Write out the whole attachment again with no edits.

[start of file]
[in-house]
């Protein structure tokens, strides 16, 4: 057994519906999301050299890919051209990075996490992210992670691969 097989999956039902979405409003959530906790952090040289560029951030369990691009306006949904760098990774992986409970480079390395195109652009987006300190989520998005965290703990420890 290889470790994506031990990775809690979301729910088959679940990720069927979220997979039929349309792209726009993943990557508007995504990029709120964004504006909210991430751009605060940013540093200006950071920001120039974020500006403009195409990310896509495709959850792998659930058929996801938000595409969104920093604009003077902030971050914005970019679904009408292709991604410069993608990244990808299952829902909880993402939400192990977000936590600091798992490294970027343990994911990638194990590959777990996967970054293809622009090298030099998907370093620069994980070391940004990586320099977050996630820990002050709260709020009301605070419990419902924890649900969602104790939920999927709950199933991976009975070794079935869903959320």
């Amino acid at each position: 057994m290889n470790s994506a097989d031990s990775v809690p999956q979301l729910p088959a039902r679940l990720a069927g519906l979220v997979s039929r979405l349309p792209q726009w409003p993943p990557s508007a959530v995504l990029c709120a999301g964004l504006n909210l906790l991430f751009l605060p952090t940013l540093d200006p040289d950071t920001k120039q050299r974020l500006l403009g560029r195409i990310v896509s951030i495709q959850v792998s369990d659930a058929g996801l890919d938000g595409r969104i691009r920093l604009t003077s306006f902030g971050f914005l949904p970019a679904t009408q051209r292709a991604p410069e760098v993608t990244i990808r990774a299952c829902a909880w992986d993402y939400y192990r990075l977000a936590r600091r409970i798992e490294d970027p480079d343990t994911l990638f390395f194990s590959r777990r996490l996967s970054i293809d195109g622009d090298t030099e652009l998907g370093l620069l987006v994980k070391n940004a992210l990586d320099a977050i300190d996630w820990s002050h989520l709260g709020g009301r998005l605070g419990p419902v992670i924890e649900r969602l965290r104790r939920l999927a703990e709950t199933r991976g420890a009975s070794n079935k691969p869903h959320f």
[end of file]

[in-house]
């Protein structure tokens, strides 16, 4: 057994519906999301050299890919051209990075996490992210992670691969 097989999956039902979405409003959530906790952090040289560029951030369990691009306006949904760098990774992986409970480079390395195109652009987006300190989520998005965290703990420890 290889470790994506031990990775809690979301729910088959679940990720069927979220997979039929349309792209726009993943990557508007995504990029709120964004504006909210991430751009605060940013540093200006950071920001120039974020500006403009195409990310896509495709959850792998659930058929996801938000595409969104920093604009003077902030971050914005970019679904009408292709991604410069993608990244990808299952829902909880993402939400192990977000936590600091798992490294970027343990994911990638194990590959777990996967970054293809622009090298030099998907370093620069994980070391940004990586320099977050996630820990002050709260709020009301605070419990419902924890649900969602104790939920999927709950199933991976009975070794079935869903959320």
């Amino acid at each position: 057994m290889n470790s994506a097989d031990s990775v809690p999956q979301l729910p088959a039902r679940l990720a069927g519906l979220v997979s039929r979405l349309p792209q726009w409003p993943p990557s508007a959530v995504l990029c709120a999301g964004l504006n909210l906790l991430f751009l605060p952090t940013l540093d200006p040289d950071t920001k120039q050299r974020l500006l403009g560029r195409i990310v896509s951030i495709q959850v792998s369990d659930a058929g996801l890919d938000g595409r969104i691009r920093l604009t003077s306006f902030g971050f914005l949904p970019a679904t009408q051209r292709a991604p410069e760098v993608t990244i990808r990774a299952c829902a909880w992986d993402y939400y192990r990075l977000a936590r600091r409970i798992e490294d970027p480079d343990t994911l990638f390395f194990s590959r777990r996490l996967s970054i293809d195109g622009d090298t030099e652009l998907g370093l620069l987006v994980k070391n940004a992210l990586d320099a977050i300190d996630w820990s002050h989520l709260g709020g009301r998005l605070g419990p419902v992670i924890e649900r969602l965290r104790r939920l999927a703990e709950t199933r991976g420890a009975s070794n079935k691969p869903h959320f």